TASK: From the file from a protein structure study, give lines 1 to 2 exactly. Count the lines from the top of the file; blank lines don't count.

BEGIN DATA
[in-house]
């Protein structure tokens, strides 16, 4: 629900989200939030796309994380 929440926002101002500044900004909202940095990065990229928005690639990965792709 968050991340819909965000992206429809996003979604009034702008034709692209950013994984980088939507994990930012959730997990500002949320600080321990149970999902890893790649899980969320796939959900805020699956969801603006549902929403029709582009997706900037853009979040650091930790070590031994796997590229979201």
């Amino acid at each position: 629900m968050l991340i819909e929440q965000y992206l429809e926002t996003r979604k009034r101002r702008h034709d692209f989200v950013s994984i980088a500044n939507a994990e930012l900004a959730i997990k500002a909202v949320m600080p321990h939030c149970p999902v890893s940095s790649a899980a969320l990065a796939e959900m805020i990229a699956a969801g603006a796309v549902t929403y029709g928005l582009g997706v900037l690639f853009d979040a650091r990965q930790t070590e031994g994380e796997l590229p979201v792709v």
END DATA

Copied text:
[in-house]
């Protein structure tokens, strides 16, 4: 629900989200939030796309994380 929440926002101002500044900004909202940095990065990229928005690639990965792709 968050991340819909965000992206429809996003979604009034702008034709692209950013994984980088939507994990930012959730997990500002949320600080321990149970999902890893790649899980969320796939959900805020699956969801603006549902929403029709582009997706900037853009979040650091930790070590031994796997590229979201």